Agents of S.H.I.E.L.D. 1.11 "The Magical Place"

A tv review article by: Paul Brian McCoy

Agents of S.H.I.E.L.D. returns from its Christmas break with a mighty rebound in quality. It still wasn't perfect, but it was a step in the right direction. Again.

The biggest problem with this first stretch of episodes has really been the ebb and flow of quality writing. Every time there are good moves in one direction, the next episode lurches back into clich├ęs or just bad ideas. Even that wouldn't be the kiss of death if the characters were diverse and the creative mind trust took more risks.

I hate to jump on this bandwagon, but look at Arrow. That first season was pretty freaking bad with only two or three episodes that were even interesting in their first dozen or so. But the melodrama was played up and no matter how bad the writing was - and it was bad - there were still crazy moments and fan service every week to keep the nerds interested along with gratuitous shirtless men working out to keep other fanbases engaged. Tickling those lizard parts of genre viewers' brains kept them intrigued and coming back (that along with slack standards in the general viewing public).

It's not a great model to go by, but pandering to an audience with sex appeal and nerd service almost always lays the groundwork for an energized base that will get you through the lean times (in Arrow's case, for example, it was a few episodes into Season Two before it actually became consistently good).

If S.H.I.E.L.D. has pandered to an audience, it's been family viewers, and that has led to blander characterizations and situations. It's only in the past few episodes that they've begun stretching the boundaries of family-friendliness, and in doing so, they've also started developing more interesting character relationships and increasing their viewership.

Now they just need to work on consistency.

"The Magical Place" is one of the better episodes, but it still suffers from a lack of, for a better word, ambition. The success of the episode lives or dies on the revelation of the Secret of Coulson's Return from the Dead. They've been building toward this since the first episode, and fan speculation has ranged from Coulson (Clark Gregg) being a LMD (Life Model Decoy) to his mysterious girlfriend being the Scarlet Witch, who magically revived him.

Instead, the Marvel Brain Trust has decided to go with the least interesting explanation of all (if we're to believe what was revealed). Coulson really died, and was dead for days, but Fury went above and beyond for some mysterious reason to make sure Coulson didn't stay dead. But instead of magic or alien technology or robots, he was apparently brought back to life through dangerous and questionable surgery techniques.

And then a weird machine rewrote connections in his brain to alter his memories and repair the psychological trauma of being dead. This allowed for a gruesome scene of brain surgery being performed by a spider-like machine while a still-awake Coulson begs them to let him die (he has to be awake for the process for an unexplained reason, which is assume is so we can get the scene rather than for any actual thought-out reason).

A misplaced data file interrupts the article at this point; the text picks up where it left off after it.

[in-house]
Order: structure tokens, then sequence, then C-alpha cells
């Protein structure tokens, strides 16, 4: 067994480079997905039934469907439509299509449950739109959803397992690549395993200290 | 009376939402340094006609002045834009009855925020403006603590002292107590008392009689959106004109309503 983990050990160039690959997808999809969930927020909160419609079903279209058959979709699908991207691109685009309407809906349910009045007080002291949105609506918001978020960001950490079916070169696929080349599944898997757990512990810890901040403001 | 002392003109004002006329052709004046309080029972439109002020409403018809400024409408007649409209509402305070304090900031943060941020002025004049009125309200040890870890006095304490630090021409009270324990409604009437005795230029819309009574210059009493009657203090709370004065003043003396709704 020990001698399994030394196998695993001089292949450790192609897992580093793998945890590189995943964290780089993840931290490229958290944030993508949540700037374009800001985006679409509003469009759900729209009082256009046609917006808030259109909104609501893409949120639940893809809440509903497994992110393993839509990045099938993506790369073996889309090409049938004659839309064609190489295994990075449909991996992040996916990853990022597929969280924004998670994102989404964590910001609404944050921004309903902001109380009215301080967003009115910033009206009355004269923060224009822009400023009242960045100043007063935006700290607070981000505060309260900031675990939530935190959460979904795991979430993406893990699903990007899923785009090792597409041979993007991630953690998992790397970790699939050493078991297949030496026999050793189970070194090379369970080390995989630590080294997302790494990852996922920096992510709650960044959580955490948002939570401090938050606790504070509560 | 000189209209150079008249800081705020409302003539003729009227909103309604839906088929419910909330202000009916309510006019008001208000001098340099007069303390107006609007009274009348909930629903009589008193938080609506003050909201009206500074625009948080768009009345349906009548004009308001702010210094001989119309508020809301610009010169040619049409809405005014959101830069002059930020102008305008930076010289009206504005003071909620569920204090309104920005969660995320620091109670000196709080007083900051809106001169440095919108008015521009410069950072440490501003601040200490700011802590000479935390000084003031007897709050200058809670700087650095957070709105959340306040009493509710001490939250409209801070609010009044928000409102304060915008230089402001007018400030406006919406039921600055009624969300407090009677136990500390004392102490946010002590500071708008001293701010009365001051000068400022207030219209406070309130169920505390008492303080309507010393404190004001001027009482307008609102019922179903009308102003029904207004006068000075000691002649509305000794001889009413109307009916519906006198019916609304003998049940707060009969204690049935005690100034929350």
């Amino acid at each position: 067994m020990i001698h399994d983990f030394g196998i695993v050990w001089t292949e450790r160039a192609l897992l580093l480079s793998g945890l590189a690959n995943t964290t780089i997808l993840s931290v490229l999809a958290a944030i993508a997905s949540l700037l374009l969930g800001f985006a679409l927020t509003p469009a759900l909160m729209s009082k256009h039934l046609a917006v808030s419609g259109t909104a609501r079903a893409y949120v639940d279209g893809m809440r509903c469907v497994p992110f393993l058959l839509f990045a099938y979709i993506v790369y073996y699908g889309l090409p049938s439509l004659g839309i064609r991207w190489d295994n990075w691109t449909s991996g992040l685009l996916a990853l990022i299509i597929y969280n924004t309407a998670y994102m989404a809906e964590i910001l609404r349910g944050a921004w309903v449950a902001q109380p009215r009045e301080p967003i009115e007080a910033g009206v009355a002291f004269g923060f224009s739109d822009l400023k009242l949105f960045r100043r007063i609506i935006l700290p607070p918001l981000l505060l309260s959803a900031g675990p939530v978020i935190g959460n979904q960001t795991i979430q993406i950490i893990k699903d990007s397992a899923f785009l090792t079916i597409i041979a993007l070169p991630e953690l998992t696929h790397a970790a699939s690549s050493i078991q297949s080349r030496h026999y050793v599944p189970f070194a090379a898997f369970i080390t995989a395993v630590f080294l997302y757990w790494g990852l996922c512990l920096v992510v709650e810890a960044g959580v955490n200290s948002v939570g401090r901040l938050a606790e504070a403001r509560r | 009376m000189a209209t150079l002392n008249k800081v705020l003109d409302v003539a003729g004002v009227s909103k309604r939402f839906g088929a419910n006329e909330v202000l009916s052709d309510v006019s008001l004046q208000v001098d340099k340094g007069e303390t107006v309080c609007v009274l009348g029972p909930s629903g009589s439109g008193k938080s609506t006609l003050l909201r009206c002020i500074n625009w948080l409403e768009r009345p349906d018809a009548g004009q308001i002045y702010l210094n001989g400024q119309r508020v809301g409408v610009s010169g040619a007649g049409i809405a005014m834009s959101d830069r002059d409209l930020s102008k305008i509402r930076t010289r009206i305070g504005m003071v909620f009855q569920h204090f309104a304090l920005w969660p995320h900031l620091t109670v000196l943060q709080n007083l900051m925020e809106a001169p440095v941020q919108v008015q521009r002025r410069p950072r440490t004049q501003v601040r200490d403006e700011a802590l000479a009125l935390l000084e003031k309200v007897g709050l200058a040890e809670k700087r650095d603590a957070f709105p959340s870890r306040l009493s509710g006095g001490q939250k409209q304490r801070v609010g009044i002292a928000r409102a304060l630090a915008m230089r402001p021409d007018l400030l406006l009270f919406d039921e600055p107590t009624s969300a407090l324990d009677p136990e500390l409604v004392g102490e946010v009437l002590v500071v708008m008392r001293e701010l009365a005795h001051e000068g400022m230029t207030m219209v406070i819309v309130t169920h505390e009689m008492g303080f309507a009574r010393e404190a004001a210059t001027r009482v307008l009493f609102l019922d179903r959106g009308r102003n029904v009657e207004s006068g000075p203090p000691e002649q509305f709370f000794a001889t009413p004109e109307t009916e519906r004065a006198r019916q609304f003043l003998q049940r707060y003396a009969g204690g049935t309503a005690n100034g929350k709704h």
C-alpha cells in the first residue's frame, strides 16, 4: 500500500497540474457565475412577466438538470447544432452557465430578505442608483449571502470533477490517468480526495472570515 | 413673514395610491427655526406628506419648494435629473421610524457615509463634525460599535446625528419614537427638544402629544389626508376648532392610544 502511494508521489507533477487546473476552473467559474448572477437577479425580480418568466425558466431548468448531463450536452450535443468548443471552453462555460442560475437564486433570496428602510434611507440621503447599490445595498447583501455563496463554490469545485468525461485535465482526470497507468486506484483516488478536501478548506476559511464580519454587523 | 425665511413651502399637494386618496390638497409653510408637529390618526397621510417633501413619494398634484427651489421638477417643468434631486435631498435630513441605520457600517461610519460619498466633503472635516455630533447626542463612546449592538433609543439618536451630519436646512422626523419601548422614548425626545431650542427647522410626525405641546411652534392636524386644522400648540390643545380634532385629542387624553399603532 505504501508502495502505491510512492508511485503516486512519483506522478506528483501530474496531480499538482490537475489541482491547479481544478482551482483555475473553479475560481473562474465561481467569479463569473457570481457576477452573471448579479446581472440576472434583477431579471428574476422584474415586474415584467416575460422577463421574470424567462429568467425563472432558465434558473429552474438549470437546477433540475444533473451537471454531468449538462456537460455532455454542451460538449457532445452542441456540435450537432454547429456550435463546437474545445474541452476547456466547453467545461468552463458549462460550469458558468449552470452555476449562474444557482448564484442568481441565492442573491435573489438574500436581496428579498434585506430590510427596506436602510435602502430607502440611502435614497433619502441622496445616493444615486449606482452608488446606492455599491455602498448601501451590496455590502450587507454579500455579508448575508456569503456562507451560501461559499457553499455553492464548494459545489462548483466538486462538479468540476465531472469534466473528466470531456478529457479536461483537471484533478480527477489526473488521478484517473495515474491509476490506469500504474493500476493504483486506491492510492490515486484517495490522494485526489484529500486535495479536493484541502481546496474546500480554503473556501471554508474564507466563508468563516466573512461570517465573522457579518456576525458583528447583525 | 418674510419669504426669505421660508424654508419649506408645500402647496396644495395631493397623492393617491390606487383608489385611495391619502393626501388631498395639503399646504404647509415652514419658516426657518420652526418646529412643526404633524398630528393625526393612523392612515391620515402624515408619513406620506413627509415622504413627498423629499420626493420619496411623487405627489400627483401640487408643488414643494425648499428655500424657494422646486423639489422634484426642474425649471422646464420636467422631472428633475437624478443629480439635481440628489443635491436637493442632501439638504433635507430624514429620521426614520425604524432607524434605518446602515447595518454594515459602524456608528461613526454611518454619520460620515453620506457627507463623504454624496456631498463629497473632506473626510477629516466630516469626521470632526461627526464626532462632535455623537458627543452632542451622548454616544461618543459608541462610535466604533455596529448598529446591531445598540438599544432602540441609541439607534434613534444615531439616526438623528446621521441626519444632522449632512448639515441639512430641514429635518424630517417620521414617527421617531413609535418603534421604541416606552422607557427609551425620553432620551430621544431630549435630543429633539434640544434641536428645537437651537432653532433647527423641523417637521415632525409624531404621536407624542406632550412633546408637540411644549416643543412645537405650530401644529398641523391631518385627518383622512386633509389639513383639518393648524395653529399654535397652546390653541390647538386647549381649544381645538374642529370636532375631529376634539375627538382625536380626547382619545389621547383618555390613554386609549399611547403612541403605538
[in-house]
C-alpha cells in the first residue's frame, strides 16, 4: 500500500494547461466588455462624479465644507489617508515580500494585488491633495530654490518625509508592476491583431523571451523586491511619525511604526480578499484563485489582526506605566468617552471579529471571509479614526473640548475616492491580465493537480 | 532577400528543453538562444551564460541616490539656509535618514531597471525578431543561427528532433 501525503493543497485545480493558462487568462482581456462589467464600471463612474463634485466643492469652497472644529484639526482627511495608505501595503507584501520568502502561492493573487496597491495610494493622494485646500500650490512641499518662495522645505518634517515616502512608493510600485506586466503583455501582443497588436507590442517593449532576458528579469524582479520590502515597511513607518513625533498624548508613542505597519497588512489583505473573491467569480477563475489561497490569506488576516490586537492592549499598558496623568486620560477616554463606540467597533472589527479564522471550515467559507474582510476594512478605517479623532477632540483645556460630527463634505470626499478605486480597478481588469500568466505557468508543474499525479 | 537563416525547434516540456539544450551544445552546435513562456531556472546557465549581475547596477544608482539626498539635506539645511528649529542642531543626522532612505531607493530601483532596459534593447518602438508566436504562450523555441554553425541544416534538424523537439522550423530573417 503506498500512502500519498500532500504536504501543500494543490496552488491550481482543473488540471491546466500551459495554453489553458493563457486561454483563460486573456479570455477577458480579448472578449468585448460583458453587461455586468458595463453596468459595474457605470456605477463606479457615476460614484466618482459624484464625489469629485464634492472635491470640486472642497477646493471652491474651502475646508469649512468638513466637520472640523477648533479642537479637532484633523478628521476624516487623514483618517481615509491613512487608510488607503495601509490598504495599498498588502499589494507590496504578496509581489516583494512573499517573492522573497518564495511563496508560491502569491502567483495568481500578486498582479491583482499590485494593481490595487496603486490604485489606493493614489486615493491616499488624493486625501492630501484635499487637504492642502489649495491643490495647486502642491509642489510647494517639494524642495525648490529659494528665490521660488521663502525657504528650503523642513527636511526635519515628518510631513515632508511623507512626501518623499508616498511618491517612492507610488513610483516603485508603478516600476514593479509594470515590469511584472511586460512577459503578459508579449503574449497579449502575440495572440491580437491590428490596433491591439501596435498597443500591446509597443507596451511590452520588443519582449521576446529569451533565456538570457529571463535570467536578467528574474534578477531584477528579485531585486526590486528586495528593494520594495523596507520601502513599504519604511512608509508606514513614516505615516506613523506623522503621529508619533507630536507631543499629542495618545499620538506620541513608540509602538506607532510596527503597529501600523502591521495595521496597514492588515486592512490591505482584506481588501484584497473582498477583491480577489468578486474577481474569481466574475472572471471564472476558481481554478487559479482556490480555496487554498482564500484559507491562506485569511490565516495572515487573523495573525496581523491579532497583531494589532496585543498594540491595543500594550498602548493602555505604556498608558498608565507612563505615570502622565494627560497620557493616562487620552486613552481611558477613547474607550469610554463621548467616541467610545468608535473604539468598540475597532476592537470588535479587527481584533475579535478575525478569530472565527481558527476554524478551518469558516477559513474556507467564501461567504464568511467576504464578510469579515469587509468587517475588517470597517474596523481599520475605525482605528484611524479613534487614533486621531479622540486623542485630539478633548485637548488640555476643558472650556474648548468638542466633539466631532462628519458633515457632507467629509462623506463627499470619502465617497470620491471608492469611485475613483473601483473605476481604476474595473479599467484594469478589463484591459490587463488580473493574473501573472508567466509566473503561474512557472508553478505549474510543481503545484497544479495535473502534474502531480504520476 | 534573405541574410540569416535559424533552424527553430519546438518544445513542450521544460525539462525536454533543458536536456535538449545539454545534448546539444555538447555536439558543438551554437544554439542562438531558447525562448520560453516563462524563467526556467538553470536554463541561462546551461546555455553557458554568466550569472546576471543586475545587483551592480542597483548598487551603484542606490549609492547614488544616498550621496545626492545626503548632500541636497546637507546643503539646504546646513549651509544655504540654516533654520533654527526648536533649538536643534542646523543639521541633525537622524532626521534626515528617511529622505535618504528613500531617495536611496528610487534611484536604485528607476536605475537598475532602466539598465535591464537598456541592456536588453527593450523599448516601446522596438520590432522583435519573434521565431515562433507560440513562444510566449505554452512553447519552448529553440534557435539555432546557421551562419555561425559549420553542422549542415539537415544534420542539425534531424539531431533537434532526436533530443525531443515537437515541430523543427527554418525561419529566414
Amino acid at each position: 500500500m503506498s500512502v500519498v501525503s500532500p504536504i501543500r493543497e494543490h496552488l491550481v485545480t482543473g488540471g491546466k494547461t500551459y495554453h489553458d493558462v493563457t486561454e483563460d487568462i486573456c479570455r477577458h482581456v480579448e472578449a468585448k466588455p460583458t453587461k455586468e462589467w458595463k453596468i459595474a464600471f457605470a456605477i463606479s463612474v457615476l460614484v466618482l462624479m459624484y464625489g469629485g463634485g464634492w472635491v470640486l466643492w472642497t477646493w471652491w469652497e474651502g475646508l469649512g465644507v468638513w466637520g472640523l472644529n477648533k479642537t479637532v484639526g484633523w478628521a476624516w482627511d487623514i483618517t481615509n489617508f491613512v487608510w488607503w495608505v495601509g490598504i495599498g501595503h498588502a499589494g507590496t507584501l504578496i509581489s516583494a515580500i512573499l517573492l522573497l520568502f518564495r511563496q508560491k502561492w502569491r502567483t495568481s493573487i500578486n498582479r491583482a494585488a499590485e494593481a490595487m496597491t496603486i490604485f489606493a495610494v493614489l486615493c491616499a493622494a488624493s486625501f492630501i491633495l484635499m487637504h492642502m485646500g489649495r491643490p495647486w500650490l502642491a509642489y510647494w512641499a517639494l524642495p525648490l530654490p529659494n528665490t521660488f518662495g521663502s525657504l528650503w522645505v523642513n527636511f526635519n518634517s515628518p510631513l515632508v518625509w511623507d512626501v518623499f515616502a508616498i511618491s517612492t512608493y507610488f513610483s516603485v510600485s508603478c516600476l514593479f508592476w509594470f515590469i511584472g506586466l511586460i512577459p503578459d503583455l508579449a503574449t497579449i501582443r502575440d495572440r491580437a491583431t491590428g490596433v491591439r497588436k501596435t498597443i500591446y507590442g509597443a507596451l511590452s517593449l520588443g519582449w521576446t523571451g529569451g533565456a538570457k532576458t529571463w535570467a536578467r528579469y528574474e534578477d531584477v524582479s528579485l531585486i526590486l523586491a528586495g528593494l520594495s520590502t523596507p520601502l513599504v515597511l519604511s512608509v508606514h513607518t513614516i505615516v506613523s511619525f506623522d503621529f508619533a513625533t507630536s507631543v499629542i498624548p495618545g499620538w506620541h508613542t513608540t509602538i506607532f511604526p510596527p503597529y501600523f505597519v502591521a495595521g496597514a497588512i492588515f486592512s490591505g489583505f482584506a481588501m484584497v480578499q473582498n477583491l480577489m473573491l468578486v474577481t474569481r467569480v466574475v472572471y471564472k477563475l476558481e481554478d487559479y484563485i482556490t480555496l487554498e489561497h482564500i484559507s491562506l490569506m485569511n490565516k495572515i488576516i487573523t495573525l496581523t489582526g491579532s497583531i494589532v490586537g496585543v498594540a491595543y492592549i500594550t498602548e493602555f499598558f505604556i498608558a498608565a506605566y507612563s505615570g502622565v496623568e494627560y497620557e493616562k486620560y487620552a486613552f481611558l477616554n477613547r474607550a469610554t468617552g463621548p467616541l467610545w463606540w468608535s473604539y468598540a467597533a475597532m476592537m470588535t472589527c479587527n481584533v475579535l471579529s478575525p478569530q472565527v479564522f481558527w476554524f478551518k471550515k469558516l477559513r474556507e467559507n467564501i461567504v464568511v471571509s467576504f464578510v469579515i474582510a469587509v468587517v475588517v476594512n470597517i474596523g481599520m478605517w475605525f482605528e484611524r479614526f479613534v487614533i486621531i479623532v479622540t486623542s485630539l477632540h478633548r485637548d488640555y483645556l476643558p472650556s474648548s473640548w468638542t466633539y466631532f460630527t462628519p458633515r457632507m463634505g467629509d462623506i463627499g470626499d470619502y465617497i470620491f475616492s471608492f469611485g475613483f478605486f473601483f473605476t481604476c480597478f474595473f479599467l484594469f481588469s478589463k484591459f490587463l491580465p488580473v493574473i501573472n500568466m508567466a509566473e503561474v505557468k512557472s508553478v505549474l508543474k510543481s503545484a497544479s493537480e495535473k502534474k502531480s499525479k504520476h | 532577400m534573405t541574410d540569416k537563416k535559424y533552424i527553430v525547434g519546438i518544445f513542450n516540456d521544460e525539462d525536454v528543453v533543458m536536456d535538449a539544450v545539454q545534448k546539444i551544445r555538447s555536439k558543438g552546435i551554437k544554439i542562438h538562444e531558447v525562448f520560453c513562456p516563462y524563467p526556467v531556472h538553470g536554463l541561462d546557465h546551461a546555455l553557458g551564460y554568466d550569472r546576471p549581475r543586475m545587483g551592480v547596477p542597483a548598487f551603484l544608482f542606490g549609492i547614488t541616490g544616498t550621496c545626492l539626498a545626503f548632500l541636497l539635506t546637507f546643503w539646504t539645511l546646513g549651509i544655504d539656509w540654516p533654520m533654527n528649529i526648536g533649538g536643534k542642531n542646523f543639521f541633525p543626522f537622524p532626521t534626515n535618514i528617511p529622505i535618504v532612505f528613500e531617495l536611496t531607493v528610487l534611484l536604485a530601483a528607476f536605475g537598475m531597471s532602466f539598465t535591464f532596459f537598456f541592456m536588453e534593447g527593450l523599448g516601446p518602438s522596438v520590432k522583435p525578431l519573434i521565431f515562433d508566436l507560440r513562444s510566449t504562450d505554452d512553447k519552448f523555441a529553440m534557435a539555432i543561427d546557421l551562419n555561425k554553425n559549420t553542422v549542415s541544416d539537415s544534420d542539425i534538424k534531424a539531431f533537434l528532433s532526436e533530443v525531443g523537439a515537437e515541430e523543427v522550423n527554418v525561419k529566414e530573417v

The only way that this should have been kept secret all this time is if the real secret is why Fury made sure he was brought back from the dead. It's a bait-and-switch that could possibly lead to something interesting, but more likely than not means that Coulson has always been an experimental LMD or something along those lines - which is interesting, but is an extremely poor use of delayed satisfaction if it turns out to be the case. Regardless, the mystery of his return has now shifted to the mystery of WHY he returned and WHY Fury authorized S.H.I.E.L.D.'s full resources on finding and rescuing him from Centipede.

But that's going to be put on hold for a bit, as the next episode deals with the mystery of Skye's murdered parents. I'd assume that episode 13 will wrap that up, seeing as how that was the original episode order's finale. After that, it looks like we're going to start getting more long-form multi-part storytelling and in what can only be regarded as geek-gasm-worthy news it was just announced that sci-fi/horror icon Bill Paxton has signed on for at least a four-episode run as Agent John Garrett. Check that name out on Wikipedia and prepare to get excited at the possibilities!

Oh yeah. I almost forgot.

Remember when they blew up Mike Peterson (J. August Richards) last episode and nobody believed he was really dead? He's not.

But he's truly fucked. We just have to see how far they're willing to go with it.

Paul Brian McCoy is the writer of Mondo Marvel and a regular contributor/editor for Comics Bulletin. His first novel, The Unraveling: Damaged Inc. Book One is available at Amazon US & UK, along with his collection of short stories, Coffee, Sex, & Creation (US & UK). He recently contributed the 1989 chapter to The American Comic Book Chronicles: The 1980s (US & UK) and has kicked off Comics Bulletin Books with Mondo Marvel Volumes One (US & UK) and Two (US & UK). Paul is unnaturally preoccupied with zombie films, Asian cult cinema, and sci-fi television. He can also be found babbling on Twitter at @PBMcCoy.

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